Fuel leads to $80 million loss at Continental

Continental Airlines Inc. slid to a first-quarter loss as fuel spending soared 53 percent, and Southwest Airlines Co. profit fell by two-thirds. Both airlines say they'll slow their growth plans, and they're increasing fares. Dallas-based Southwest reported Thursday that its earnings tumbled to $34 million, or 5 cents per share, in the January-March period, from $93 million, or 12 cents per share, a year earlier. At Houston-based Continental, fuel costs rose by $364 million from last year, pushing it to a loss of $80 million, or 81 cents per share. A year ago, it earned $22 million, or 21 cents per share.

United-Continental merger talk grows

Since Monday's news about Northwest Airlines' merger with Delta, speculation has increased about a combination of Continental Airlines and United Airlines. Continental took a small but public step in that direction Thursday by buying out Northwest's right to veto a deal involving Continental. Continental Chief Executive Lawrence Kellner said he'd prefer for the airline to remain independent, but the Delta announcement changed things.

Merrill loses $2 billion, will cut 3,000 jobs

Merrill Lynch & Co., the world's largest brokerage, Thursday said it would cut another 3,000 jobs after more than $6.5 billion of fresh write-downs pushed it to a loss for the first quarter. John Thain, hired as chief executive four months ago, cautioned that things were unlikely to improve in the next couple of quarters. The New York-based brokerage lost $2.14 billion, or $2.19 per share, after paying preferred dividends, in the first quarter. In the year-ago period it earned $2.11 billion, or $2.26 per share.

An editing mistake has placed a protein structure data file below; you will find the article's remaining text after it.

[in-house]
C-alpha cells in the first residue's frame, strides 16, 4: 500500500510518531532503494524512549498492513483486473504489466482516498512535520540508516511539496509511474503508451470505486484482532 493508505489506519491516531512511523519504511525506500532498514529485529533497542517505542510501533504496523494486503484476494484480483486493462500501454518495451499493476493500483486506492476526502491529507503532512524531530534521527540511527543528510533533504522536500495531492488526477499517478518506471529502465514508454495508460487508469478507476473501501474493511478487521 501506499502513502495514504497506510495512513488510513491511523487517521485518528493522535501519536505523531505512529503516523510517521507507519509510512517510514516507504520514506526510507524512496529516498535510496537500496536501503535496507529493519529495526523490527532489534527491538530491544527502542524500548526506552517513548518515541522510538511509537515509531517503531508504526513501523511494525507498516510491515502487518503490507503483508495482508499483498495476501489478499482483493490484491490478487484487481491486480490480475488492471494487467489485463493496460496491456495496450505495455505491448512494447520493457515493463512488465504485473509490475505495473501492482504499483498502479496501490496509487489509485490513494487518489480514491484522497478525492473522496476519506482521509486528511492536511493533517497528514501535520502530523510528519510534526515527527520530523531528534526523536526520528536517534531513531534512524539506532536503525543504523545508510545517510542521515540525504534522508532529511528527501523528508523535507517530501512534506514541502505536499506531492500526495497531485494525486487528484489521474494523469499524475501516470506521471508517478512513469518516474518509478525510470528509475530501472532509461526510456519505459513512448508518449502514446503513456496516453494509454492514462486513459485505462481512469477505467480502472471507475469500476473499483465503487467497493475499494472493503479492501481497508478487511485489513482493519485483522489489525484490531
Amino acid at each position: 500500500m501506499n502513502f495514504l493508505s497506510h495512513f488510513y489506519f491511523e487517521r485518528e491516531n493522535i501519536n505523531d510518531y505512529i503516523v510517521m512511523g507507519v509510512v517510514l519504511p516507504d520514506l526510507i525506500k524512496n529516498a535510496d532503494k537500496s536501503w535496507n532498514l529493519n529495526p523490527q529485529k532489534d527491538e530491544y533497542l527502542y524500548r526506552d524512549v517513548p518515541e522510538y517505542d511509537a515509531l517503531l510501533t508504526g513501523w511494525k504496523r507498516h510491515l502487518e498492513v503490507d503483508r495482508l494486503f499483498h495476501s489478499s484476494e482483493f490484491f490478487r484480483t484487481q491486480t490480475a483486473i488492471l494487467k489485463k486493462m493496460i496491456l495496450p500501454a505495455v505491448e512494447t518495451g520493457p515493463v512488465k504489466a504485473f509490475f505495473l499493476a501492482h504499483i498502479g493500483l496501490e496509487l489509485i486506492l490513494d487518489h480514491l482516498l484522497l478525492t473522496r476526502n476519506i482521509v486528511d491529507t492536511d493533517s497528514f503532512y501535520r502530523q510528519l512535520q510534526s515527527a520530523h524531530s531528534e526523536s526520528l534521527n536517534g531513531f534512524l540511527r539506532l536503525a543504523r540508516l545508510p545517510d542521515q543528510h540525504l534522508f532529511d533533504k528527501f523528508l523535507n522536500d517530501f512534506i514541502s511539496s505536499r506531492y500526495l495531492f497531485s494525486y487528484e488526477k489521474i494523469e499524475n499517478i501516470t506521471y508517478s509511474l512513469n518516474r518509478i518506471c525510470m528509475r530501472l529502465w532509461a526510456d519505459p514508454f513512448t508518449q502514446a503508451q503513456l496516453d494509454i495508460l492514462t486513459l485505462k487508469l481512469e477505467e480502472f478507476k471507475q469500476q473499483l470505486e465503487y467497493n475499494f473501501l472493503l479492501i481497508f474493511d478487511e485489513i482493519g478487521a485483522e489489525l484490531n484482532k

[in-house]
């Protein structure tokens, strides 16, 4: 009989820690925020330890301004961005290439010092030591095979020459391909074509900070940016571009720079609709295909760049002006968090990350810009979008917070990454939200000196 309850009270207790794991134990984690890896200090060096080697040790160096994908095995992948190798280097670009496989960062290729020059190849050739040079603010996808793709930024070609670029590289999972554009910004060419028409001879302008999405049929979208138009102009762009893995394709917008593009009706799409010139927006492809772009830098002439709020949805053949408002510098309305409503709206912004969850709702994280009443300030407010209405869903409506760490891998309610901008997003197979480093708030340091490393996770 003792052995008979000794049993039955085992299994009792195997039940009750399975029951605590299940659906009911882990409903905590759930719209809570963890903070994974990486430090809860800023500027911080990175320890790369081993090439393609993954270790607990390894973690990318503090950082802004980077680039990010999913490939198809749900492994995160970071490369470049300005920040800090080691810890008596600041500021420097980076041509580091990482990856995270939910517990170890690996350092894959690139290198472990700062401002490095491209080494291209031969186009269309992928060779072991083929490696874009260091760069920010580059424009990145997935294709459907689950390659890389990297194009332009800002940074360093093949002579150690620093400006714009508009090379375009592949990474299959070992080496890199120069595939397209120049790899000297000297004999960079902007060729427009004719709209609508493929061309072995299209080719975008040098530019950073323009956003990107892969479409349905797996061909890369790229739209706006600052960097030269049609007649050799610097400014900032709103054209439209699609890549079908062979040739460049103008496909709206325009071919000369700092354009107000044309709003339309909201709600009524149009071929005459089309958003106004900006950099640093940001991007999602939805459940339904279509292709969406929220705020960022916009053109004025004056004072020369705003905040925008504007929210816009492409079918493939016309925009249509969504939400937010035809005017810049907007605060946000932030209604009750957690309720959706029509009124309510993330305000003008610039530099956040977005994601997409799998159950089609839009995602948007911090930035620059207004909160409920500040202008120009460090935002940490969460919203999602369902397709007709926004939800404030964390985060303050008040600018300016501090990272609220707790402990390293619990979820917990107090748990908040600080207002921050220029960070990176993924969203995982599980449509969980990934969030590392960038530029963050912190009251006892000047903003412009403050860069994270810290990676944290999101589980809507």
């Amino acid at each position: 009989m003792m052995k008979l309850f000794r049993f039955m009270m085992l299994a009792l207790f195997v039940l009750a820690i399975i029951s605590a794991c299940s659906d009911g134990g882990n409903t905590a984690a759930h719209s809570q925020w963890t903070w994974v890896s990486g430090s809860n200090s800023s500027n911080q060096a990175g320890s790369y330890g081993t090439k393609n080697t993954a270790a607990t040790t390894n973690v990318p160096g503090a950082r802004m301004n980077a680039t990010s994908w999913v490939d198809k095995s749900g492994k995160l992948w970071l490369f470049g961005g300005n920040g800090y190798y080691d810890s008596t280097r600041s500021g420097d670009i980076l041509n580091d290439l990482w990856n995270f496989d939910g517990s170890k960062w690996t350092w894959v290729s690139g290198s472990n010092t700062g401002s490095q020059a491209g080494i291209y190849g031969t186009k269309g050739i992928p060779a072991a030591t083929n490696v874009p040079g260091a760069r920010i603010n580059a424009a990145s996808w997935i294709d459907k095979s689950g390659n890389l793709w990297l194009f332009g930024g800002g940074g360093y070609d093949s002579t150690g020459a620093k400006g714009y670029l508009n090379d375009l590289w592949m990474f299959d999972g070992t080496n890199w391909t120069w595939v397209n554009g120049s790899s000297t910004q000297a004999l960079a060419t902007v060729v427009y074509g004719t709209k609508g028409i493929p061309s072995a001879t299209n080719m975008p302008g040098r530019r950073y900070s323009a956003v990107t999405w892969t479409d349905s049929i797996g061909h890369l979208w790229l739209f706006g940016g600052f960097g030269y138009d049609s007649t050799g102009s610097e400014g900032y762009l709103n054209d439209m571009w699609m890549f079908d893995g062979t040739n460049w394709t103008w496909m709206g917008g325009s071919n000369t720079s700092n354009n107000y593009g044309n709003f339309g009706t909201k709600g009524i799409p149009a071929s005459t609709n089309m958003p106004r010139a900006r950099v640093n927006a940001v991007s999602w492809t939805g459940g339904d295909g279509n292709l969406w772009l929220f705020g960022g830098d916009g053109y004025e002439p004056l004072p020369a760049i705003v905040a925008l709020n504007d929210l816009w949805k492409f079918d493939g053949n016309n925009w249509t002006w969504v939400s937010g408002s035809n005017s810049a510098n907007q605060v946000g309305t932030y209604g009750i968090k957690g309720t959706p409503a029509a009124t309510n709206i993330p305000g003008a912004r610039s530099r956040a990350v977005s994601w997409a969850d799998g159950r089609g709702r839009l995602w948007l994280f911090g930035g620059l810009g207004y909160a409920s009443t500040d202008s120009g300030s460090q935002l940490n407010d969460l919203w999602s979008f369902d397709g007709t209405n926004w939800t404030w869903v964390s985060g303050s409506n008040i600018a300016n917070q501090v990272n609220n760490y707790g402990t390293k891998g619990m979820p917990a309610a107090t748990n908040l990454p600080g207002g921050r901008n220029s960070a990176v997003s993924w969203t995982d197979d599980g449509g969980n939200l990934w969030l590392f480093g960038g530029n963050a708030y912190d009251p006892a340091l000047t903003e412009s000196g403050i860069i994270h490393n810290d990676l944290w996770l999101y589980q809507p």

Index of leading economic indicators rises

A private business group said its index of leading economic indicators rose Thursday, reversing five months of decline. But the indicators are down significantly from a year ago. The Conference Board said its forecast of future economic activity rose 0.1 percent in March, after a 0.3 percent decline in February. Economists had expected a 0.2 percent March increase. The index forecasts economic activity in the next three to six months based on 10 components, including stock prices, building permits and initial claims for unemployment benefits.